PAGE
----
Hearing this the barman grabbed a glass for himself, filled it to the brim and held it out to the traveller. "And I thought I had it rough with my Bess. Sir, here's to diapers and to men's hands and may the two never meet."

They touched glasses and gulped down the firewater, gagging a little.

"And that's not all," said the stranger.

"There's more?"

"The in-laws is coming too."

"In-laws?"

"Yup." The stranger rolled his eyes.

"How many of them are there, if you don't mind me asking?"

The stranger looked at the splayed fingers on one hand, and then on the other hand too. "Well, there's grandma and grandpa and Uncle John and Aunt Ruth and their three..."

A few minutes later, the count done, the stranger laid both hands flat on the table to show that he was done.

The barman whistled, grabbing another bottle from the bar and filled the stranger's glass and then his own. "That's quite a troupe you've got there, son. You know those darn Barton brothers will take one look at them and be tempted to kidnap one or two of them to stop you interfering in their nefarious plans."

"That's what happened in Snake's Thirst."

"Snake's Thirst? Dakota?"

"One and the same. Got myself into a bit of trouble there with the Lambert clan... cattle rustlers. First they kidnapped my wife, so I had to rescue her, then they took my littlest, so I rescued her, then my eldest boy, who rescued himself if I remember rightly. It got a bit exhausting having to rescue them all the time. Sometimes I quite forgot if I was meant to riding too or from the Lambert's Corral and whether I was meant to bringing someone back with me or not, and I can tell you grandma might look like she's as light as a feather but when she's hanging over your shoulder while you're blastin' men left, right and centre she certainly ain't. Then they kidnapped my dog, which really got me mad, but when they took my mother-in-law that was the last straw. I'd had enough."

"What happened to her?"

"As far as I know she's there still. I think she wound up marrying Pa Lambert... so in a way they're relatives too now. You never know I might be welcoming them off the stage from as well, and at last count -- after I'd shot a good two-dozen of them -- there were still at least thirty Lambert boys running about -- either that or they'll be coming here to kill me, or drag me back, which would be worse."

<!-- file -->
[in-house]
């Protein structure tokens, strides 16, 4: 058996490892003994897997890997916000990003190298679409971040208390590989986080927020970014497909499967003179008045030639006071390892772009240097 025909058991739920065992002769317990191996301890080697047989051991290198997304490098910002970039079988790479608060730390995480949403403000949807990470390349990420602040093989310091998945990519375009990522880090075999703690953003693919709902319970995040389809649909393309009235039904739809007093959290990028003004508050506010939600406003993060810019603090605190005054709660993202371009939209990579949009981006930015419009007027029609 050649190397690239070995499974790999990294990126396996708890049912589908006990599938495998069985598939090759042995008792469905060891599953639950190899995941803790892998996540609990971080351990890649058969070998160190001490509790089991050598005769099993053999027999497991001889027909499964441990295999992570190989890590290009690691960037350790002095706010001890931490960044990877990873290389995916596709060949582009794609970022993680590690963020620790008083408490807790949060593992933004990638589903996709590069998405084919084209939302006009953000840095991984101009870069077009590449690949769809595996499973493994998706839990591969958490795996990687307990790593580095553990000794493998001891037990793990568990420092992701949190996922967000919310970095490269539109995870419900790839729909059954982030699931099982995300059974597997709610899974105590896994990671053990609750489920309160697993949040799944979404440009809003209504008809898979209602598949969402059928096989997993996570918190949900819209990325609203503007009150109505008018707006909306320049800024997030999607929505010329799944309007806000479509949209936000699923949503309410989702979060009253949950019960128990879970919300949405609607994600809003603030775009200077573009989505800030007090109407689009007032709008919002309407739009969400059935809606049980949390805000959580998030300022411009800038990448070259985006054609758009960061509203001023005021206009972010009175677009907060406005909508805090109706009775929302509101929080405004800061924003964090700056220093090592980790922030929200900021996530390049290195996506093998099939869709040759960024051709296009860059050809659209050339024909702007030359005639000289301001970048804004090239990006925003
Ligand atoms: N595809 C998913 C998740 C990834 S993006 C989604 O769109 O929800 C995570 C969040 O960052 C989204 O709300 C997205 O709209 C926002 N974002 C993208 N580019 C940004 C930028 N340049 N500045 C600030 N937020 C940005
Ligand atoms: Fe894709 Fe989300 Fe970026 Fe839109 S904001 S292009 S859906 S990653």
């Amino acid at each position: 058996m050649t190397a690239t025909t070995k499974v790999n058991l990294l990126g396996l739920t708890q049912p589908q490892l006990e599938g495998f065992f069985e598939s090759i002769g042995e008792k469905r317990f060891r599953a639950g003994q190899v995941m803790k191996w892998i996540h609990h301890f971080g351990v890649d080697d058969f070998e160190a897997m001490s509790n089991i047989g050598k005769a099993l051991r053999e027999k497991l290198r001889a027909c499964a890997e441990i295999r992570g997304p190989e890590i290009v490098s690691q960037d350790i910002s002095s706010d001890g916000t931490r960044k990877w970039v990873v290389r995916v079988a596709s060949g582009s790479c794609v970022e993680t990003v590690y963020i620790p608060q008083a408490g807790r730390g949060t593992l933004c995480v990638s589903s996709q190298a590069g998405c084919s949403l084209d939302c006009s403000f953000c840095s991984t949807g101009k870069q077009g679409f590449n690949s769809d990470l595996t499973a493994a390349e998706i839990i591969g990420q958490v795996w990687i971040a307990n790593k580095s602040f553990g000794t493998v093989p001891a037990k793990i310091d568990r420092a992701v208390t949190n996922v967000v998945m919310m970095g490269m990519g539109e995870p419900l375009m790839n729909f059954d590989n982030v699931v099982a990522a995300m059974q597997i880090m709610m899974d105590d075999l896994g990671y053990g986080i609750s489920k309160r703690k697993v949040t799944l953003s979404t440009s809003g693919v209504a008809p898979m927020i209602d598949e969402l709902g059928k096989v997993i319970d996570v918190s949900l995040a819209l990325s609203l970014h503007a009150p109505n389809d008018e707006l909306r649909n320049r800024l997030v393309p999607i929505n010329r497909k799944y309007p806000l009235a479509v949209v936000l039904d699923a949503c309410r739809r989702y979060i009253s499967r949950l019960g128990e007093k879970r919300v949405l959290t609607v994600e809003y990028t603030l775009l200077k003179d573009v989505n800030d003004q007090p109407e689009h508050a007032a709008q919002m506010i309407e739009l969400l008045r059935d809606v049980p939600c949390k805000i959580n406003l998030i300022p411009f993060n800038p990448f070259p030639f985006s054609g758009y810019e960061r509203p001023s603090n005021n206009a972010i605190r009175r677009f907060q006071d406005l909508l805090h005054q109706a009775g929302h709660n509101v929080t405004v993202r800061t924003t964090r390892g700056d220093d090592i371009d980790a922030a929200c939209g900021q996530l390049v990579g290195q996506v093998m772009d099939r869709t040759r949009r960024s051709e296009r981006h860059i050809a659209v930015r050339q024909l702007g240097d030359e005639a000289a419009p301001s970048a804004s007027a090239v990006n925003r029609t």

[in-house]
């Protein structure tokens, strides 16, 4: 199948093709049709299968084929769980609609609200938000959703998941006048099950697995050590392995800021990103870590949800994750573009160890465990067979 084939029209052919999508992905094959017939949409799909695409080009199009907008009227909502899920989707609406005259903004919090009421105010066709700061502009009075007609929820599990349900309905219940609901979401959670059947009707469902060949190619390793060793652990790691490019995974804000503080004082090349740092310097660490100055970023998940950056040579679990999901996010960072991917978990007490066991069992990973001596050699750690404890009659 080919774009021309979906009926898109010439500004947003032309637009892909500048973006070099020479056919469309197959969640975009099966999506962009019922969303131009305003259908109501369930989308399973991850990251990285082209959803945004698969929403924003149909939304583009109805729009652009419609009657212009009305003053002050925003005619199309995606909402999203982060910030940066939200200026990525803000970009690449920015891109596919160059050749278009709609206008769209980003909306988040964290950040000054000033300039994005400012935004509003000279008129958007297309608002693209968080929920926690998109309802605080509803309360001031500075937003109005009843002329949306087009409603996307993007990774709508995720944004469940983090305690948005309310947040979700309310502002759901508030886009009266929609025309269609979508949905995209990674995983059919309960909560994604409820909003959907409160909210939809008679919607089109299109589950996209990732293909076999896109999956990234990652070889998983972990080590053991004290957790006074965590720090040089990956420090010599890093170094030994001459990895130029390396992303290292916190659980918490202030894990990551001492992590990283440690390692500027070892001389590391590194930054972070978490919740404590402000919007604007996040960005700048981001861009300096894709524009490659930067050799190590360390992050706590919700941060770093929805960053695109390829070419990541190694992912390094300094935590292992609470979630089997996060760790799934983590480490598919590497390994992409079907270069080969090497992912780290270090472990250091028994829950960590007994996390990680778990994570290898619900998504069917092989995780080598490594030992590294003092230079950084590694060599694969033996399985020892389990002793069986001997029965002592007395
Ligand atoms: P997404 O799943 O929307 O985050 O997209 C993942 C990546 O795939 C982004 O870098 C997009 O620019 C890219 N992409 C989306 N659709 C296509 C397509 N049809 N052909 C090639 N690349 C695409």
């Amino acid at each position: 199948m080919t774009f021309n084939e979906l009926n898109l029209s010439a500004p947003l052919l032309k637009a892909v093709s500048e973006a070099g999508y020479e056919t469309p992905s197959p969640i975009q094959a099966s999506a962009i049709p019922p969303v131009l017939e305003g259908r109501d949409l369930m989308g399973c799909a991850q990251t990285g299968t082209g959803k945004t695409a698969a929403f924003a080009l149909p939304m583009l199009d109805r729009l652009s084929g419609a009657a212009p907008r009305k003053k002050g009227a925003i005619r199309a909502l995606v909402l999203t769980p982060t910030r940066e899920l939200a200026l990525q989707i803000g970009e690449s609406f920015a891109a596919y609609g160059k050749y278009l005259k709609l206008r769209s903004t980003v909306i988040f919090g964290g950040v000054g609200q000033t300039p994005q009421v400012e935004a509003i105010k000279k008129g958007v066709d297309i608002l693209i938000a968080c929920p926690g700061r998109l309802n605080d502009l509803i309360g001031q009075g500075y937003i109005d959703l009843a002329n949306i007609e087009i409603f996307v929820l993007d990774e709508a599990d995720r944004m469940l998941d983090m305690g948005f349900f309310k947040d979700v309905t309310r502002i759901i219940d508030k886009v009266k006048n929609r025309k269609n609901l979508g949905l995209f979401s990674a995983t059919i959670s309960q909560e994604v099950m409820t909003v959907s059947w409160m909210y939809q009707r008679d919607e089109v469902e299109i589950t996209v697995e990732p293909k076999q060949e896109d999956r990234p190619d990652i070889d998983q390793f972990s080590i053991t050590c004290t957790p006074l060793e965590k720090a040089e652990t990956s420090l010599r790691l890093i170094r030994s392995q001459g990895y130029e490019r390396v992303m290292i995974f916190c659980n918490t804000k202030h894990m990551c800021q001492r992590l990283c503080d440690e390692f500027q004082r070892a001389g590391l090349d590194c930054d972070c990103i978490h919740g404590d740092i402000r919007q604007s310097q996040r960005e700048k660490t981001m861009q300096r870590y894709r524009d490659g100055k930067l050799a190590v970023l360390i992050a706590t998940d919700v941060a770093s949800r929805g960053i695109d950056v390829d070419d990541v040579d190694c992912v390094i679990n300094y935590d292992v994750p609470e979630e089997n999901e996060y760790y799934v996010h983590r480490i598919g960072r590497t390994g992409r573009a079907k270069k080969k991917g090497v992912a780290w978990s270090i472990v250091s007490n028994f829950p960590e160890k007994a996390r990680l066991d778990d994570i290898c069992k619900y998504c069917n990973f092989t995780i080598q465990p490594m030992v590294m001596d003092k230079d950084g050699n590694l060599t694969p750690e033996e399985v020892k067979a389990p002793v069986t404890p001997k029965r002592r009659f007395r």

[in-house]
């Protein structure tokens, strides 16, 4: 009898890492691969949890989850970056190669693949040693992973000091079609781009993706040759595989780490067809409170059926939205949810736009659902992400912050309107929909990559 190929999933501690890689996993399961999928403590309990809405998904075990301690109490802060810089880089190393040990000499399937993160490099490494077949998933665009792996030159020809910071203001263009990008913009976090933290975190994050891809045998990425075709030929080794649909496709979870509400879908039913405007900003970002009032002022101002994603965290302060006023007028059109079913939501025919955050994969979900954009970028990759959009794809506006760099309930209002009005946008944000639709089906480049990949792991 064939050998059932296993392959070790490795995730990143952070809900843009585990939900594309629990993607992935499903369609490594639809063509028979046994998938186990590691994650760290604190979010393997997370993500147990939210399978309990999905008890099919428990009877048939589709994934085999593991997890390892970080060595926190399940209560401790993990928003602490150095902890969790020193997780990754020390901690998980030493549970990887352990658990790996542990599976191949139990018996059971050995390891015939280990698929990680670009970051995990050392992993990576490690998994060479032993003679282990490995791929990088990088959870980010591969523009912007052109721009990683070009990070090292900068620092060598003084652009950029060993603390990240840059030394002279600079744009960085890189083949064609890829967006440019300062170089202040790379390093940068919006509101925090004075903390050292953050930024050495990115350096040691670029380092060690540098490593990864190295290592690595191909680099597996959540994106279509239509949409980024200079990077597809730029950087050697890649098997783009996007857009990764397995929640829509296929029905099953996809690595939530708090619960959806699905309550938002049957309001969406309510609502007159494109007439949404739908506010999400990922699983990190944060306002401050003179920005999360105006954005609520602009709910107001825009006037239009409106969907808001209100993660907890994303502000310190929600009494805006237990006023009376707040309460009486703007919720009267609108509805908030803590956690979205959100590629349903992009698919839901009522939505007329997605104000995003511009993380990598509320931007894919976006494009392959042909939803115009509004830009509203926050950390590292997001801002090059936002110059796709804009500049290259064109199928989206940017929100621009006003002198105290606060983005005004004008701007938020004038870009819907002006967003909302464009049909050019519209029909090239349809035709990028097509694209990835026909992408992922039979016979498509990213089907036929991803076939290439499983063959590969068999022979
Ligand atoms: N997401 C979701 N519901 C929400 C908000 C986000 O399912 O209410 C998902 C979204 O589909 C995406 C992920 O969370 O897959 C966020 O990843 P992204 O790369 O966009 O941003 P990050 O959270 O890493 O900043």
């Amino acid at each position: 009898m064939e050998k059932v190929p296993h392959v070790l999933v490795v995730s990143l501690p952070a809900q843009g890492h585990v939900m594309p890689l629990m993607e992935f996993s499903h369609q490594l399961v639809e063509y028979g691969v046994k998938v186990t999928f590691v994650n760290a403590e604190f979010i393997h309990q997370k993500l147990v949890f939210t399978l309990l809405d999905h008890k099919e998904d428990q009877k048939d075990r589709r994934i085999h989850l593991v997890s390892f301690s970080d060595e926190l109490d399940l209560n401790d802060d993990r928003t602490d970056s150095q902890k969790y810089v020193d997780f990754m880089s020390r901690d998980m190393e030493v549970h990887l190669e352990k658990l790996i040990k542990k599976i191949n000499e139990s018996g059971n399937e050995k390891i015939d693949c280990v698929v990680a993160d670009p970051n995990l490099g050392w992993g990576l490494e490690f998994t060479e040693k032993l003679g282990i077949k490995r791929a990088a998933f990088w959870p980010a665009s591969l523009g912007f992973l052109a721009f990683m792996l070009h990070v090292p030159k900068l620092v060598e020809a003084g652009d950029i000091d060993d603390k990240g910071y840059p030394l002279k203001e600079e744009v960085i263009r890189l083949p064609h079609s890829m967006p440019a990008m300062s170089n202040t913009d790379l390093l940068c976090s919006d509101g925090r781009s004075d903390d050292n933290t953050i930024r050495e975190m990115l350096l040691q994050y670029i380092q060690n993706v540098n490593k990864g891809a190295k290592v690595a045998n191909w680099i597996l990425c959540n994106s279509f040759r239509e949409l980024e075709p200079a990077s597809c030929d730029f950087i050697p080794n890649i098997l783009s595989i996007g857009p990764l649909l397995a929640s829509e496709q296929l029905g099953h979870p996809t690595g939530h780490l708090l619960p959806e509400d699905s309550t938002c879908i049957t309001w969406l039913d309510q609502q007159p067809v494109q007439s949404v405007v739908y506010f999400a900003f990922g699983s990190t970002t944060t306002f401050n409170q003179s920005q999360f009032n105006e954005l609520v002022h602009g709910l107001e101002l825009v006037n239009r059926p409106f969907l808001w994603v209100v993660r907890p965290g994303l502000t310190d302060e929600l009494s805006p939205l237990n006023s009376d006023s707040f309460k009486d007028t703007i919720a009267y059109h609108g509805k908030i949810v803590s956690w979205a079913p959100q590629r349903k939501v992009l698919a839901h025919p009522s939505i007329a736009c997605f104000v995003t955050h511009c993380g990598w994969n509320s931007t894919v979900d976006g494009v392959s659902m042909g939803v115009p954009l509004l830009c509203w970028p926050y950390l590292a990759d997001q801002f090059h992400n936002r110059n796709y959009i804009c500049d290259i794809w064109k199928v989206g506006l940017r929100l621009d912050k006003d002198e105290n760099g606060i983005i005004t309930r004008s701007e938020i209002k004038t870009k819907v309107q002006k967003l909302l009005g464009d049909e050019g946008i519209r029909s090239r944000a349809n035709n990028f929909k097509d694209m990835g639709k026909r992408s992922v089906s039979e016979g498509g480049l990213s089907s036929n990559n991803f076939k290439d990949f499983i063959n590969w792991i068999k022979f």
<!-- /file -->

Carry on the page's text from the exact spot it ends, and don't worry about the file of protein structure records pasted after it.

"That's a lot of Lamberts."

"There ain't much to do in the evenings in Snake's Thirst."

"What about the saloon?"

"Blown up with a stick of dynamite."

"Theatre?"

"Closed down for lewdness... and then burnt down."

"And church? Surely there was a church?"

"Landslide, caused by the saloon blowing up."

The barman whistled.

The stranger took a cigar out of his pocket, looked at it, and returned it with a grimace. "Better not. The missus can smell the smoke on me from fifty paces." He stood, sighing, holding the small of his back. "Having to rock babies all night sure puts your back out, messes up your aim too. I was hoping this place was going to be quieter than Snake's Thirst, but wherever I go, trouble's always seems to be waiting for me. Well, I guess I'd better be off to send that telegram. Good day to you, friend."

"And to you," said the barman. "By the way, stranger, what's your name?"

"Frank."

"Frank what, may I ask?"

"Frank Wifnoname."

"That's a mighty strange name, if you don't mind me saying?"

"It's French, or something. Means the mill on the river, or so I've been told." He touched the edge of his hat. "Well, I guess I'll be seeing you around. My folks don't look too kindly on me drinking anything stronger than coffee. And if hanging Judge Gibbons comes sniffing around, I was never here, okay?"

"Keep yourself safe, friend," replied the barman. "And make sure you keep an eye on those kids of yours."

"I'll try, but you know what kids are like. Always getting themselves into mischief... and dragging me with them."

The barman watched the saloon doors swing shut and then called his wife, who was in the office checking the ledger. "Hey Inga, fetch Bess from school and get packed. We're selling up and gettin' out of town."

"Now?" she said, sticking her head around the door.

"Yup. Right now. A hero coming into town is bad enough, but a hero with a family, why that's a disaster in the making!"

End

Copyright © 2012 2016 P.T. Mayes. All Rights Reserved.